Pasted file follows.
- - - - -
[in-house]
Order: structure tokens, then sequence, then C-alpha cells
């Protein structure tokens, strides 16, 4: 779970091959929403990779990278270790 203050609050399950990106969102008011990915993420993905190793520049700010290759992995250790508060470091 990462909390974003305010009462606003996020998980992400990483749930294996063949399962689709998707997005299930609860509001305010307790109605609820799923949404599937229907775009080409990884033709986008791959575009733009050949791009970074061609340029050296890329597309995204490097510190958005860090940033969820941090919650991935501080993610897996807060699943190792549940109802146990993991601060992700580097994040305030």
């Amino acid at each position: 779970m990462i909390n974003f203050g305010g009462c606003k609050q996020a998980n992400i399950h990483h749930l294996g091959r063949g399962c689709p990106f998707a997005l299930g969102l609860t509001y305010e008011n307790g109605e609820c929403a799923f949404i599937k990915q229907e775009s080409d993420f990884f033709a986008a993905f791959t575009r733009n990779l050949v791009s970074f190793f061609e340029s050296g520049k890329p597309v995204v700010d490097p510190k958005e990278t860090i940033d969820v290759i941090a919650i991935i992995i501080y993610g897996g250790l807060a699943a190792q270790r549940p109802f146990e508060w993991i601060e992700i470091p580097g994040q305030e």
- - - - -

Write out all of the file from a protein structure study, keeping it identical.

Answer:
[in-house]
Order: structure tokens, then sequence, then C-alpha cells
């Protein structure tokens, strides 16, 4: 779970091959929403990779990278270790 203050609050399950990106969102008011990915993420993905190793520049700010290759992995250790508060470091 990462909390974003305010009462606003996020998980992400990483749930294996063949399962689709998707997005299930609860509001305010307790109605609820799923949404599937229907775009080409990884033709986008791959575009733009050949791009970074061609340029050296890329597309995204490097510190958005860090940033969820941090919650991935501080993610897996807060699943190792549940109802146990993991601060992700580097994040305030």
């Amino acid at each position: 779970m990462i909390n974003f203050g305010g009462c606003k609050q996020a998980n992400i399950h990483h749930l294996g091959r063949g399962c689709p990106f998707a997005l299930g969102l609860t509001y305010e008011n307790g109605e609820c929403a799923f949404i599937k990915q229907e775009s080409d993420f990884f033709a986008a993905f791959t575009r733009n990779l050949v791009s970074f190793f061609e340029s050296g520049k890329p597309v995204v700010d490097p510190k958005e990278t860090i940033d969820v290759i941090a919650i991935i992995i501080y993610g897996g250790l807060a699943a190792q270790r549940p109802f146990e508060w993991i601060e992700i470091p580097g994040q305030e």